Miliband, Brown and the Heseltine Moment

An overheard remark by David Miliband is interpreted as evidence of his covert campaign to dislodge Gordon Brown. The treatment of his reference to a Heseltine moment is the journalistic equivalent of trading in junk bonds

One week on, and the city’s traders are widely criticised for self-centred avarice. Much the same terms could be used in the journalistic trading in a remark by David Milband overheard and turned into a headlined story.

The BBC report was no more reluctant than any other filed, as a story was eeked out of an overheard remark. This has, anyway, become accepted as legitimate journalistic practice. Bush and his remark to Tony Blair, and Cherie’s muttering at last year’s conference were recent examples. The practice is as unreflective of its dubious ethicality as were those behaviours of gamblers in the short-trading game over the least few months.

David Miliband has been overheard telling aides that he toned down his speech to Labour’s conference to avoid it being seen as “a Heseltine moment”

[He was] discussing his speech with staff who told him that it was being given six marks out of 10, and was heard to reply
“I couldn’t have gone any further. It would have been a Heseltine moment.”
His aide replied
“No, you are right. You went as far as you could. That was what the party needed to hear.”

His comments [were] an apparent reference to one of the occasions Michael Heseltine challenged the leadership of Margaret Thatcher.

Journalistic Junk Bonds

This is no more than trading in journalistic junk bonds. I would uncomfortably accept the right, duty even, of a journalist who had overheard clear evidence of the duplicity of a potential Prime Minister. Suppose Milband had said to his aide

‘Yeah. I almost blew our cunning plan. It’s not easy hiding my superior talents, just in case people think the truth, and I’m seen as being disloyal to Gordon’.

I might have (reluctantly) accepted that it was worth reporting, provided the words were substantiated.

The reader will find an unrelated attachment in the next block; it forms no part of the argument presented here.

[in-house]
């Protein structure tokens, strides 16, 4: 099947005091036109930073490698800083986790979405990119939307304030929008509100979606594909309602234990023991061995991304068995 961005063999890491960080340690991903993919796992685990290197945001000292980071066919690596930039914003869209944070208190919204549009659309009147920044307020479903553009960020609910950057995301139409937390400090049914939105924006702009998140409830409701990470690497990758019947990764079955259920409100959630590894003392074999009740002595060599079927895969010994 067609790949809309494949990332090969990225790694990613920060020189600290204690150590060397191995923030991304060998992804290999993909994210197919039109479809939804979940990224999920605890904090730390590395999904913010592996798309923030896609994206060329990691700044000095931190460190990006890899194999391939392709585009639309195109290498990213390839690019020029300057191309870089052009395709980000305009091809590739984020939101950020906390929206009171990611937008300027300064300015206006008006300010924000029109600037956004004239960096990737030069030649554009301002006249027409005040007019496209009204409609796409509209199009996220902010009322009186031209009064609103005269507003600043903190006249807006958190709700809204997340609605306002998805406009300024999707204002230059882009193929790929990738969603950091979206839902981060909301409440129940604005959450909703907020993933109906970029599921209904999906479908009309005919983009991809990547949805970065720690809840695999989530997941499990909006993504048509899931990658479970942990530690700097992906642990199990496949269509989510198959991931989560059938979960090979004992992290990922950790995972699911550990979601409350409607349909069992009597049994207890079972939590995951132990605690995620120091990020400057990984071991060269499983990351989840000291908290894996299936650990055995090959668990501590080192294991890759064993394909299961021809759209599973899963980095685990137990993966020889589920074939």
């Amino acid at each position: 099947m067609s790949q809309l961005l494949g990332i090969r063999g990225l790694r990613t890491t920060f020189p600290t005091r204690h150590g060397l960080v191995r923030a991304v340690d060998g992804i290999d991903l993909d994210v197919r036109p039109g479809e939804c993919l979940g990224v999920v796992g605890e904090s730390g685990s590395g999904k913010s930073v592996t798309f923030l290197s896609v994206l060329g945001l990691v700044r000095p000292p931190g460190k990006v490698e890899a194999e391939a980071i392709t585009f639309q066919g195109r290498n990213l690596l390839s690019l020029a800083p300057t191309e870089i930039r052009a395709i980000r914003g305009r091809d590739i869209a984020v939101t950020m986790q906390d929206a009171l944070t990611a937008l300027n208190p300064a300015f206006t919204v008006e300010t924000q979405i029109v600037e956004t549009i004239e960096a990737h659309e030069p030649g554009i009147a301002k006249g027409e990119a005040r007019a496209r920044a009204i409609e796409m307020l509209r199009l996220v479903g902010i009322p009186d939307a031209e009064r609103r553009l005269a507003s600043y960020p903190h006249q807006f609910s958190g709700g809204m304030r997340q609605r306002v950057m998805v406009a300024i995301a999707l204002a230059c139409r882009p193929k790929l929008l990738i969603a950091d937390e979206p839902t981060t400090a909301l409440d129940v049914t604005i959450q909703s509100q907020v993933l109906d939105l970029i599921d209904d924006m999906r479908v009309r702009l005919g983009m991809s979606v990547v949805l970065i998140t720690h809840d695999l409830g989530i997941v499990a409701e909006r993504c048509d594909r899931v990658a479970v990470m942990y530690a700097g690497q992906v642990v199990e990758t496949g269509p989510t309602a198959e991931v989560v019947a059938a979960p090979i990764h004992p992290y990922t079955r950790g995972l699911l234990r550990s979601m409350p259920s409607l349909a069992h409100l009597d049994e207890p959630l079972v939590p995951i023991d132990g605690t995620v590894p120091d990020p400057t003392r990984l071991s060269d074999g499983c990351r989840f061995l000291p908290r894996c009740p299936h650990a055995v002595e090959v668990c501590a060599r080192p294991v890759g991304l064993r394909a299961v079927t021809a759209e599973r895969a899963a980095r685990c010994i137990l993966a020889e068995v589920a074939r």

But this does not have to be an overheard Cassius moment with Brutus musing over the time in the affairs of men which taken at the flood leads on the fortune.

Michael Heseltine was hardly duplicitous. His ambition was never concealed in public. Maybe Miliband was using shorthand to say

‘Yeah. It’s getting a pain to stay in second gear because if I go any faster I’ll overtake Gordon and get a twenty five second penalty, and dish my chances when Gordon finally runs out of fuel’.

There’s just not enough to justify the conclusions being drawn. For me, there’s not even enough to justify creating a news story out of a private remark overheard. Leave it to the junk bond traders operating in the gossip market.

4 Responses to Miliband, Brown and the Heseltine Moment

  1. omgdidisaythat says:

    Fear and avarice; the two great motivators. This immediately becomes a story for me when the words miliband and leader are both in the text. It’s fear. This man being the foreign secretary scares me immensely, if he was PM …. I shudder.

    Some people just put it up you, miliband is one of these people for me. Scary and unstable, sort of reminds me of Hitler. I don’t need a reason to dislike him, it is simply my natural survival instincts kicking in.

    If ever there were a reason to support Gordon, and god knows there aren’t many it’s the hope that miliband is not PM.

    God bless us all.

  2. Tudor says:

    So, in the words of Mrs Merton, ‘what exactly don’t you like about this scary unstable Foreign Secretary?’ Is the phobia specific to exposure to DM, or are there others? And are there political leaders who produce an equally strong visceral reaction of a positive kind in your bowels? Here? USA?

    Just asking. (It’s a compulsive twitch I have).

  3. Tudor says:

    PS: Much earlier I tipped one John McCain before he was a front runner, George Osborne, and David Miliband as politicos with a future.

    I can still got 0 out of 3 right of course …

  4. omgdidisaythat says:

    I must confess there have been others. But none set the primal warning system on red alert like hearing miliband sharing his views of the world with us. To a lesser degree both Tony Blair and Michael Portillo before him gave me a considerably watered down version of the same feeling.

    I cannot pinpoint exactly what it is about miliband that scares me so. You have probably been in the presence of people who make you feel very uncomfortable, or alternatively someone who gives you a great sense of ease and peace, and you just couldn’t quite put your finger on why.

    For me miliband makes me worry for our future. I believe he is a dangerous individual. It is just a feeling, no hard evidence, but sometimes we should listen to our insticts/feelings.

    I would be quite happy for you to get 2 our of 3 predictions 🙂

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